In terms of a brief summary of the book, chapter 1 sketches Stein’s overall vision of the human person through human vocation, which cannot be accomplished through mere “self-examination plus a scrutiny of the various possibilities” (2). Rather, “universal human vocation is conceivable as being shaped from without and from within, being shaped personally and spiritually into the collective form of community” (9). In other words, “intersubjective communion” is what is predicated upon here, and the details of such vision are further depicted in the following chapters (13). In chapter 2, Wallenfang suggests that Stein’s third way for pneumatology between conservative—“couching its discourse in an amalgam of confession terms”—and progressive positions—“regarding spirit as a fictitious construct” (22). That third way is “being open for oneself and for what is other is the highest and hence also the most proper form of spirit whereto all other spiritual being harks back” (45-6). This spiritual discourse is a public, critical one in that it is buttressed by what Stein calls the logic of the cross (double negative), found in the equally public, critical discourses such as grammar and math, which Wallenfang expounds on in chapters 7 and 8. After these preliminary and foundational two chapters, chapters 3 to 5 constitute the core arguments of the book, which Wallenfang summarizes to be “pedagogy on human soul” (xxxi). Introducing Aristotle’s four causality—material, efficient, formal, final—Stein argues in chapter 3 that natural science is incapable of telling anything about the formal and final causality. This is where a critical discourse of the human soul needs to be articulated, and where Stein’s pneumatology plays the foundational role for understanding the human person. Therefore, in chapter 4 Wallenfang shows that the soul is not only the form—as in the formal causality—of the body, but also the substantial image of God the Father, for just as the human soul is “the hidden depth for the formation of corporeal body” (84), “the Father, in relation to Son and Spirit, is the hidden Substratum of the Godhead” (115). This shows Stein’s peculiar, somewhat Augustinian assumption of the analogical relationship between the Triune structure and the human structure, “soul, body, and spirit mirror the nature of divinity as revealed in Christ” (115). It is precisely for this reason that the human soul is a kind of spiritual vessel in chapter 5, especially in its relationship with God, in that “it (soul) alone is able to receive love in a personal spiritual way” (131). In this light, chapters 6 to 8 read like an addendum, for the overall arguments have been all sketched out already by the end of chapter 5, except that these three chapters fill in the important blanks of the human materiality, empathy, and the logic of the cross.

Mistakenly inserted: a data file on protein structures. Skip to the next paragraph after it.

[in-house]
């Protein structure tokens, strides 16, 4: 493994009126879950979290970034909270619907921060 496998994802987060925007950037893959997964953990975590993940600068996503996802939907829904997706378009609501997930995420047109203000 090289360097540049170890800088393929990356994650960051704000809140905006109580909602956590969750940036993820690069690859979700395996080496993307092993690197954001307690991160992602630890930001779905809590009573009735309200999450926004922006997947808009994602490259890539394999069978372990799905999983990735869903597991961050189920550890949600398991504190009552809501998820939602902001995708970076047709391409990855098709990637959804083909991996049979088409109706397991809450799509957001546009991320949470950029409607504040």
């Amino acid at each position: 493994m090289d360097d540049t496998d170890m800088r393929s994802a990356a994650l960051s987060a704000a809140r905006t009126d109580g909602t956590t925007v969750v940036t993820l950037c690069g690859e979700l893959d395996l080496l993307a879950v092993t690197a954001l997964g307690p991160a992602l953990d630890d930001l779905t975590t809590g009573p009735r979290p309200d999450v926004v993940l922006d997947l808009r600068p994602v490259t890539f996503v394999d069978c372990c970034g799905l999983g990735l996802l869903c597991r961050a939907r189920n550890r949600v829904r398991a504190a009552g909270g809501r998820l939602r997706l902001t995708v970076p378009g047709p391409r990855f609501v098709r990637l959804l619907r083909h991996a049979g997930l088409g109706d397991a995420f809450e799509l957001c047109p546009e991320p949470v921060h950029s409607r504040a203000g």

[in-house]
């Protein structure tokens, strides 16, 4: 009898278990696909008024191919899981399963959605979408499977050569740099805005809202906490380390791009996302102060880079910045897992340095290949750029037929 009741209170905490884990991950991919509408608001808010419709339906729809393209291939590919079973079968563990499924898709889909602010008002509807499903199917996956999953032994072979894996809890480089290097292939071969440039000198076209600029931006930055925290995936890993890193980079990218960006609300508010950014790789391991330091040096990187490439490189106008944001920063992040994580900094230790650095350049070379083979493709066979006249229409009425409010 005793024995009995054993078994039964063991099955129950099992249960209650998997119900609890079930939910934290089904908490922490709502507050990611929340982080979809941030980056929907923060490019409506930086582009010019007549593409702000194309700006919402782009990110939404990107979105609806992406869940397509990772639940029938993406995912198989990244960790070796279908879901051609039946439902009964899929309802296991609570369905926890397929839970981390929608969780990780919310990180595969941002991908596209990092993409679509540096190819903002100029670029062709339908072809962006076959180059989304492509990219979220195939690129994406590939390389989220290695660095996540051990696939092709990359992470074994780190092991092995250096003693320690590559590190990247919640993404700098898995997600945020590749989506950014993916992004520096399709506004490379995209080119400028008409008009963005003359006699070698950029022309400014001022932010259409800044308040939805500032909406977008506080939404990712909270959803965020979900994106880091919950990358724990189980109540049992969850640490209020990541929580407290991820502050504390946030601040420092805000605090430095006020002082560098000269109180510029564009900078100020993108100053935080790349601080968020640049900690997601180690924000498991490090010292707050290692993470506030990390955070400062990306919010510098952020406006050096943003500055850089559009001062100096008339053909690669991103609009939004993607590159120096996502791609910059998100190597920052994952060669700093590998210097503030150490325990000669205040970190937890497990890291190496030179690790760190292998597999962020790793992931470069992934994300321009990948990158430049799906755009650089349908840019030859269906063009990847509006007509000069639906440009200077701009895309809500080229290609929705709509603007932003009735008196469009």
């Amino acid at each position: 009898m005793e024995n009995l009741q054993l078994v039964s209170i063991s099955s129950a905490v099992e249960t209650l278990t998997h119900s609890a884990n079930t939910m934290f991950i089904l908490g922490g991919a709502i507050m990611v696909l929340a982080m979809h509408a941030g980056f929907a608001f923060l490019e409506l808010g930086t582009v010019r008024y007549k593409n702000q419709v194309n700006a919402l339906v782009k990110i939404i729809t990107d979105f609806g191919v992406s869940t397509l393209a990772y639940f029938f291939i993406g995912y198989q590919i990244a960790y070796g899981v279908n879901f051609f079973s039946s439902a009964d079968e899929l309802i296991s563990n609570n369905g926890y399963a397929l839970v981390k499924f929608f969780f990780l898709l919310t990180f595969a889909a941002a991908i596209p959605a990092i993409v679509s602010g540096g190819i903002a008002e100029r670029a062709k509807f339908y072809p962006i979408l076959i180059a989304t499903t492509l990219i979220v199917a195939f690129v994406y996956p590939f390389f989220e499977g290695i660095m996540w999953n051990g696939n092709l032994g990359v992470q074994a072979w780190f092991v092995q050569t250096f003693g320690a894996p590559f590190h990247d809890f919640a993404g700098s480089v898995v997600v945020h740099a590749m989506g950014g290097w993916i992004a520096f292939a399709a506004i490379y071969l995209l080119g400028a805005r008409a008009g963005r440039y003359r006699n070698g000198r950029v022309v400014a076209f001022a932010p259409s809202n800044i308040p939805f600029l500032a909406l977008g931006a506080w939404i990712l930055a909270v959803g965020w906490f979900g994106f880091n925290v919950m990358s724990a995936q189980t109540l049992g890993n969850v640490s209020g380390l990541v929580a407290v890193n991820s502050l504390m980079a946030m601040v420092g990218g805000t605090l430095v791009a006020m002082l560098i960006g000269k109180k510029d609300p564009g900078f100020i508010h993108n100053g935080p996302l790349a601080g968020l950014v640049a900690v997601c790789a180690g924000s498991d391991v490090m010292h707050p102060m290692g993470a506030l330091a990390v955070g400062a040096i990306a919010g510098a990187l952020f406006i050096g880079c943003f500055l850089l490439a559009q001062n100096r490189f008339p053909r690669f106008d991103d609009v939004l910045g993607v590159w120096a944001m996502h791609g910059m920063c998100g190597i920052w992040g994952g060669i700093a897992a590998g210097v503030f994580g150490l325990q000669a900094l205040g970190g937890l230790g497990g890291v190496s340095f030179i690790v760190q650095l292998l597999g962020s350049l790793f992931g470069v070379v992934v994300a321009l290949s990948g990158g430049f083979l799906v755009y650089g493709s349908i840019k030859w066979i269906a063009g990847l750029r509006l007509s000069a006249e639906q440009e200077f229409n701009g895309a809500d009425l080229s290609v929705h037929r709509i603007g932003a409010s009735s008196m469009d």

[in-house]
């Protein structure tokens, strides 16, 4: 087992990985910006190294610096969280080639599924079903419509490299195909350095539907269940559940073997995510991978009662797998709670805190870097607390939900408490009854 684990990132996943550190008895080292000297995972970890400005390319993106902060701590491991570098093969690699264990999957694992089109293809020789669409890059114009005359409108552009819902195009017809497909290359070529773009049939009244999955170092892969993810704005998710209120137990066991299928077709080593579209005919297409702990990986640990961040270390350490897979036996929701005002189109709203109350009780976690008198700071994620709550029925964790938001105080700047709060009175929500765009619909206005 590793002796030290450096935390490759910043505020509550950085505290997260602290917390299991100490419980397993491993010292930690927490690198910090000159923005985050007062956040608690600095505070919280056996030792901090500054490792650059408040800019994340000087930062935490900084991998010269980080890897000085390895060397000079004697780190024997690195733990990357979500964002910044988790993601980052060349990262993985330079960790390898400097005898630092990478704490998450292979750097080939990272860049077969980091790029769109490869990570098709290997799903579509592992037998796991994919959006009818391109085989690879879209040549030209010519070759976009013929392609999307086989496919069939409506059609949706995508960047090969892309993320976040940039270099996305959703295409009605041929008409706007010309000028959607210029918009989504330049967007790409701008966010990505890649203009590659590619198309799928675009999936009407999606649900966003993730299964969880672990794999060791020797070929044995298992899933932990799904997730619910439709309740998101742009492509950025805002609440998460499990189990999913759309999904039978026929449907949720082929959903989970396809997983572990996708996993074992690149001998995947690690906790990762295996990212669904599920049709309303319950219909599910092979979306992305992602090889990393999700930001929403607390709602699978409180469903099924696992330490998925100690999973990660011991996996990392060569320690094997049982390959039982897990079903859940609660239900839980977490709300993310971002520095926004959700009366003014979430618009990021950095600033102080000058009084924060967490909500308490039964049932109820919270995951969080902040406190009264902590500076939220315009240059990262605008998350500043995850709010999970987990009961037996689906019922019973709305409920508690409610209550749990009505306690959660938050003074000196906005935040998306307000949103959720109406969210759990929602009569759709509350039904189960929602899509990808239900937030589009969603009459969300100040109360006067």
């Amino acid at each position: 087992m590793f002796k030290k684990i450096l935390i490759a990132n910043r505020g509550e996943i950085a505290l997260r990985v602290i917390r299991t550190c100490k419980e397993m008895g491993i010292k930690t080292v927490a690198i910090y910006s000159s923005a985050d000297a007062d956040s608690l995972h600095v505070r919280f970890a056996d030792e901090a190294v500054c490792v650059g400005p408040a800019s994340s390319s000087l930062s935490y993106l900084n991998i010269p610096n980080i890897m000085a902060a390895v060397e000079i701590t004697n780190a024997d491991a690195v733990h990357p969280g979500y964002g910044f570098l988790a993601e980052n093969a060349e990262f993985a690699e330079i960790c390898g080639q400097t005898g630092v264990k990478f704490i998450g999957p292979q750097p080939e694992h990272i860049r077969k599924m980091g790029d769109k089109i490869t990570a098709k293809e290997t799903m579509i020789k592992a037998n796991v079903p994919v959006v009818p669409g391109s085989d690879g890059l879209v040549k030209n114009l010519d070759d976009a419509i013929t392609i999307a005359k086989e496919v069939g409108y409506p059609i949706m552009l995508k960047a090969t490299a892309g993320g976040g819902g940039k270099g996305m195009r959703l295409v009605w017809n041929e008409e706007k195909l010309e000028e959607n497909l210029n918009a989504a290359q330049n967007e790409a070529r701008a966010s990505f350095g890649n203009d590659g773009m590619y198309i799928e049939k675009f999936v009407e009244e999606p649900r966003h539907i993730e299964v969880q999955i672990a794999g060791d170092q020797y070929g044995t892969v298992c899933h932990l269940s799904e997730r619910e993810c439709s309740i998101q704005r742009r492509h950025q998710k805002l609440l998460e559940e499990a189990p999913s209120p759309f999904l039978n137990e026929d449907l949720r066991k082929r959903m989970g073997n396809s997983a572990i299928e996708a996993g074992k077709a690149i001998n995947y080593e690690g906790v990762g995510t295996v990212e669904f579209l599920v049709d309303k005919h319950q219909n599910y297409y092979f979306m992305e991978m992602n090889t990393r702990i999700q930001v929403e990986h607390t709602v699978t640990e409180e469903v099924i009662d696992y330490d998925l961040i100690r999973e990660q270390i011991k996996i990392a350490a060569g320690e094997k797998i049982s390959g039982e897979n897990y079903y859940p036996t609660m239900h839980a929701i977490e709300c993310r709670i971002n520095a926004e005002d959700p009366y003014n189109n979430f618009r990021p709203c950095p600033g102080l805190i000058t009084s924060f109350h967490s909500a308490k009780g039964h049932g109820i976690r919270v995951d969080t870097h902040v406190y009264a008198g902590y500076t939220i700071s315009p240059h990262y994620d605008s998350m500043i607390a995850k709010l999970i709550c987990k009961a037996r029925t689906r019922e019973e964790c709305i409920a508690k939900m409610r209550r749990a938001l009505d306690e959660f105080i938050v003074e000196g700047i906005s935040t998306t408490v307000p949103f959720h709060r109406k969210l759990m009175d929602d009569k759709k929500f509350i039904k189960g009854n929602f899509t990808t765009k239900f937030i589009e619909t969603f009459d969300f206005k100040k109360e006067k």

As a scholar of religious education/Christian formation, the present reviewer finds this book addressing a very important vision of the human person that is not only at once contemplative and critical-public, but also foundational for the question of education and formation. Wallenfang emphasizes how Stein’s theological anthropology is deeply rooted in her prayer life, which might serve as a model for all who engage in similar work today. Even so, this book’s audience is not just a religious one, but it is also inclusive of all who are interested in the role of philosophy and religion in a society dictated more and more by natural science and technology. At the same time, Stein’s theological anthropology has important bearings on the current theories and practices of religious education, such as the question of intersubjective communion as human vocation. I recommend this book to all who ponder the meaning of being human in the present age and the coming future.